Cryptogramophone CG 127

Chamber Quintet
Fenommedia FM 05 003

By Ken Waxman

Until about 15 years ago the chance of finding a cellist in an improvised music situation was as likely as discovering a banjo in a philharmonic situation. Occasionally bassists would double on the smaller instrument, but that was about it.

Radical changes occurred in the 1990s though and improv cello players are now as common as trombonists. Today, New York’s Erik Friedlander is the pre-eminent American improv cellist, with a C.V. that stretches from work in the Masada String Trio to gigs with Laurie Anderson and with pianist Sylvie Courvoisier. Friedlander’s long suit is his adaptability, and these CDs show off two facets of his skills. CHAMBER QUINTET is just that, a mixing of the cellist’s formalistic timbres, with Belgian Emmanuelle Somer’s oboe and English horn, American Michael Rabinowitz’s bassoon plus bass an drums, the later two instruments played by the highly-talented Oleœ brothers of Poland, who also wrote all 11 compositions in this recital.

Taking a far left turn from the other CD, PROWL, with the cellist own Topaz band, is a compendium of rock music, African rhythms and notated and improvised sounds. It features another brother duo in the rhythm section: electric bassist Stomu Takeishi and percussionist Satoshi Takeishi, plus Andy Laster on alto saxophone and clarinet.

Pleasant enough, the CHAMBER QUINTET is essentially a recital, most concerned with the textures and timbres available by polyphonically melding the familiar tones of the traditional European instruments. Thus, although Somer has played improvised music with the likes of American trumpeter Dave Douglas, and Rabinowitz is deeply involved with jazz ensembles, playing with the Mingus Orchestra and bassist Joe Fonda, the compositions and arrangements mostly limit their contributions to traditional sounds; and it’s the same with the cellist.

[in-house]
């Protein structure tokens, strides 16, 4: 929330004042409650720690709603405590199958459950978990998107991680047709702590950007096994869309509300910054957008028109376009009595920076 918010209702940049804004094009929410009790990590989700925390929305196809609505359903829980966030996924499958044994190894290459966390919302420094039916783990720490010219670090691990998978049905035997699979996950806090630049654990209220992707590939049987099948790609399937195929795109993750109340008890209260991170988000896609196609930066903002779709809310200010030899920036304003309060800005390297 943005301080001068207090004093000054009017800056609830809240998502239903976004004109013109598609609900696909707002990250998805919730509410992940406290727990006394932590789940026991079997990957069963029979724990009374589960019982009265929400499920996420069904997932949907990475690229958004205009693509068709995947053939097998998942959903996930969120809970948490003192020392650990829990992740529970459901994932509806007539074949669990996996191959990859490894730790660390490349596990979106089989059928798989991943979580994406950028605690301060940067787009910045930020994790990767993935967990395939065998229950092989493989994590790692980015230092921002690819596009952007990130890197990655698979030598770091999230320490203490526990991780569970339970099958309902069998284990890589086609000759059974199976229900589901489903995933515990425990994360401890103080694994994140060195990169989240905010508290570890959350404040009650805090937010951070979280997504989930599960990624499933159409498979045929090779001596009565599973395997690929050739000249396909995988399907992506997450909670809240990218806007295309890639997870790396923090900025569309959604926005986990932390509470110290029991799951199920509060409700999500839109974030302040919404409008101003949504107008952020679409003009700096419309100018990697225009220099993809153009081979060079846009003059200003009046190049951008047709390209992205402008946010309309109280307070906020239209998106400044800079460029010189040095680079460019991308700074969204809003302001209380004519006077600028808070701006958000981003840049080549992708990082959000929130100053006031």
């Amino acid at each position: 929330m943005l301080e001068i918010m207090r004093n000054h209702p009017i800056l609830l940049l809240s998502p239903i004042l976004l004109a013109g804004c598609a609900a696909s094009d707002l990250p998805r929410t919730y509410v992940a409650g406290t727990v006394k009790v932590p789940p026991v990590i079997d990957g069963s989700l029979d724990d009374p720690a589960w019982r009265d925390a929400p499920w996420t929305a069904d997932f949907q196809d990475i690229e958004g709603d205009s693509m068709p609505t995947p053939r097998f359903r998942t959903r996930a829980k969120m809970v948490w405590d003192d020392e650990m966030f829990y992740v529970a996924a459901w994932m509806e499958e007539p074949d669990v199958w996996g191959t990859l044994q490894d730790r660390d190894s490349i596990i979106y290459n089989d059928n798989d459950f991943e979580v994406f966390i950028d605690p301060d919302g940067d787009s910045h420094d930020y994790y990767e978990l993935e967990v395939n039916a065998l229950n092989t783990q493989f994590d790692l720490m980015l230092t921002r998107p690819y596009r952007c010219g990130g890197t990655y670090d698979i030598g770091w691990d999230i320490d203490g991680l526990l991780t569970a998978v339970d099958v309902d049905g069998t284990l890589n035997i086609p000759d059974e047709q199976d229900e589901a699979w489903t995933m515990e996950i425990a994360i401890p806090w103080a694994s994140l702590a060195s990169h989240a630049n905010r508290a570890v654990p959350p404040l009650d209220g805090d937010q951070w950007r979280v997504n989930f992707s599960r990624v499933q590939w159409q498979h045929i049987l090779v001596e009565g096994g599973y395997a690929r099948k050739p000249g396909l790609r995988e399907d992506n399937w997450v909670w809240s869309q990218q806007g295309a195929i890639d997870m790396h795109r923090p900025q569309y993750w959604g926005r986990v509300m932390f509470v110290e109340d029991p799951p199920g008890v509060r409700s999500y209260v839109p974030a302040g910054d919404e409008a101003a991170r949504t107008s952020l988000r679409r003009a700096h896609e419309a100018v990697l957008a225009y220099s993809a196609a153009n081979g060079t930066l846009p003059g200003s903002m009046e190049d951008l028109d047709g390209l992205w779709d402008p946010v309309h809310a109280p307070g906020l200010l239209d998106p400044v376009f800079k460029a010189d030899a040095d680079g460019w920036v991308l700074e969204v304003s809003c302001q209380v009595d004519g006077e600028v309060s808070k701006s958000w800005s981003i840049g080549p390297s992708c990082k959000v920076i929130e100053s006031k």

Furthermore, most of the compositions seem to relate closely to romantic, impressionistic and baroque antecedents. This makes the date retrogressive, considering that the brothers, German clarinetist Rudi Mahall and Romanian pianist Mircea Tiberian improvised on themes written by modern comparers on a superior 2002 CD.

Languid and mellow most of the time, each of the tunes is well modulated, with the bassoon’s velvety richness featured much more than the lower-pitched growls and snorts of which the instrument is capable. His vibrating chest tones make an appearance once, and then only briefly.

It’s the same story with Somer. Her double reed’s ability to produce staccato squeals and tremolo pinched arches are downplayed for a melodious exoticism. Framed in liquid double counterpoint with the bassoonist many times, the serpentine qualities of the oboe are often also voiced to intersect with formalistic lines from the other front-liners. Other times she flutters a speedier line on top of the others, as if she’s playing Dixieland clarinet.

“Brat” Oleœ’ drumming is usually on a steady boil, providing the bottom for his faux 19th century melodies. Cymbal thunder, stallion clip-clops and martial beats add variety to his accompaniment. However, there never seems to be a point where the full extent of his kit command is on display, as it is elsewhere. Ditto for Marcin Oleœ. If his brother’s flams, rebounds and bounces never quite reach transcendence, then Marcin too sticks to basic, low-pitched walking in a straight line. Guitar-like chromatic picking and spiccato patterning are left to the cellist.